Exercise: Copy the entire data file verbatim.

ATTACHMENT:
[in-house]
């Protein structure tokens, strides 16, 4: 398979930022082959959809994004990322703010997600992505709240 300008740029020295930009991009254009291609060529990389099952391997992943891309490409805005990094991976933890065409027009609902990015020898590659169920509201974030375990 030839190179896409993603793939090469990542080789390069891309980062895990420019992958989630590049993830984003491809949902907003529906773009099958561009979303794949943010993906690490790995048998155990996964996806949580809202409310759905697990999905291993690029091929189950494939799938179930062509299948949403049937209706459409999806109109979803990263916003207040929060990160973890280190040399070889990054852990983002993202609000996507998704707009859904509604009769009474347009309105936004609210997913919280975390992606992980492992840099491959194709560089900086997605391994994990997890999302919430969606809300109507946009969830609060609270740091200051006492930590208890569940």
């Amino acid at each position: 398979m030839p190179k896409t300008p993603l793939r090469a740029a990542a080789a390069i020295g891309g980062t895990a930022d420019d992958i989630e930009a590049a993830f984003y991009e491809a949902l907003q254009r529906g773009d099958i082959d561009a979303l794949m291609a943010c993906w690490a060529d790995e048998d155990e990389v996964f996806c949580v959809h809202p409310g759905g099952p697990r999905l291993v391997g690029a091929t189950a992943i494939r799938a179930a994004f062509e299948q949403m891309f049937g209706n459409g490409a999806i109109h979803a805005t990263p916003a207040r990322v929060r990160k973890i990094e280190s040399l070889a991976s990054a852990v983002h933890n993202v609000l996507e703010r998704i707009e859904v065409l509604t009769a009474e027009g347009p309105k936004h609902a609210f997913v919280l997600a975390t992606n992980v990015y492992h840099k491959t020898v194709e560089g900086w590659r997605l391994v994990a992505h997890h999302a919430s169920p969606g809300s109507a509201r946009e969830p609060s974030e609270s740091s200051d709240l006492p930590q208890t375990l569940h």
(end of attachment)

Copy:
[in-house]
């Protein structure tokens, strides 16, 4: 398979930022082959959809994004990322703010997600992505709240 300008740029020295930009991009254009291609060529990389099952391997992943891309490409805005990094991976933890065409027009609902990015020898590659169920509201974030375990 030839190179896409993603793939090469990542080789390069891309980062895990420019992958989630590049993830984003491809949902907003529906773009099958561009979303794949943010993906690490790995048998155990996964996806949580809202409310759905697990999905291993690029091929189950494939799938179930062509299948949403049937209706459409999806109109979803990263916003207040929060990160973890280190040399070889990054852990983002993202609000996507998704707009859904509604009769009474347009309105936004609210997913919280975390992606992980492992840099491959194709560089900086997605391994994990997890999302919430969606809300109507946009969830609060609270740091200051006492930590208890569940």
């Amino acid at each position: 398979m030839p190179k896409t300008p993603l793939r090469a740029a990542a080789a390069i020295g891309g980062t895990a930022d420019d992958i989630e930009a590049a993830f984003y991009e491809a949902l907003q254009r529906g773009d099958i082959d561009a979303l794949m291609a943010c993906w690490a060529d790995e048998d155990e990389v996964f996806c949580v959809h809202p409310g759905g099952p697990r999905l291993v391997g690029a091929t189950a992943i494939r799938a179930a994004f062509e299948q949403m891309f049937g209706n459409g490409a999806i109109h979803a805005t990263p916003a207040r990322v929060r990160k973890i990094e280190s040399l070889a991976s990054a852990v983002h933890n993202v609000l996507e703010r998704i707009e859904v065409l509604t009769a009474e027009g347009p309105k936004h609902a609210f997913v919280l997600a975390t992606n992980v990015y492992h840099k491959t020898v194709e560089g900086w590659r997605l391994v994990a992505h997890h999302a919430s169920p969606g809300s109507a509201r946009e969830p609060s974030e609270s740091s200051d709240l006492p930590q208890t375990l569940h």